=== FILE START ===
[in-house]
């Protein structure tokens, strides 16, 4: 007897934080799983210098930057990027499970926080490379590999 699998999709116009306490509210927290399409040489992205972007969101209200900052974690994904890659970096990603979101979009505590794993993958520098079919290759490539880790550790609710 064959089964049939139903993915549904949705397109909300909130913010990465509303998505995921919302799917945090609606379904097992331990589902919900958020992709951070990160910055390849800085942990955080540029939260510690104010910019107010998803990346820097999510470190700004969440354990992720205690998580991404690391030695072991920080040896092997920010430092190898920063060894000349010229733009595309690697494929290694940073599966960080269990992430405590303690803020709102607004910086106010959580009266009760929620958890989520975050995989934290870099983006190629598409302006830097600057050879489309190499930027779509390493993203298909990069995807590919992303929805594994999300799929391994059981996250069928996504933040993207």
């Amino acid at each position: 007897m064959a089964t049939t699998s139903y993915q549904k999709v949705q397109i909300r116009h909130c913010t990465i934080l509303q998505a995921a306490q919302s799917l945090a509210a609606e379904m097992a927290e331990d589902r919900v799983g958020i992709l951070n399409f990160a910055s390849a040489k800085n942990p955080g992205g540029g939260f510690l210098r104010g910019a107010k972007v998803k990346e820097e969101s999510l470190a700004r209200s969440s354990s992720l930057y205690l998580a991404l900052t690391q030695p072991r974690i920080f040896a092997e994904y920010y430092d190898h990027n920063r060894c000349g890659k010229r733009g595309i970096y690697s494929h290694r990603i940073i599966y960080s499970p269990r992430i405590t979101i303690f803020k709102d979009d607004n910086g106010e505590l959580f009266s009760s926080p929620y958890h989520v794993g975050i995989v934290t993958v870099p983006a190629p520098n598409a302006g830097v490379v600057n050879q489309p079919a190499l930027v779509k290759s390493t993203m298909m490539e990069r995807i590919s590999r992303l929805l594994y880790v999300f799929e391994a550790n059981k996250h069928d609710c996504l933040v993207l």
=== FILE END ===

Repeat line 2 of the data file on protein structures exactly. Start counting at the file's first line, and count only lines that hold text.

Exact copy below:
């Protein structure tokens, strides 16, 4: 007897934080799983210098930057990027499970926080490379590999 699998999709116009306490509210927290399409040489992205972007969101209200900052974690994904890659970096990603979101979009505590794993993958520098079919290759490539880790550790609710 064959089964049939139903993915549904949705397109909300909130913010990465509303998505995921919302799917945090609606379904097992331990589902919900958020992709951070990160910055390849800085942990955080540029939260510690104010910019107010998803990346820097999510470190700004969440354990992720205690998580991404690391030695072991920080040896092997920010430092190898920063060894000349010229733009595309690697494929290694940073599966960080269990992430405590303690803020709102607004910086106010959580009266009760929620958890989520975050995989934290870099983006190629598409302006830097600057050879489309190499930027779509390493993203298909990069995807590919992303929805594994999300799929391994059981996250069928996504933040993207």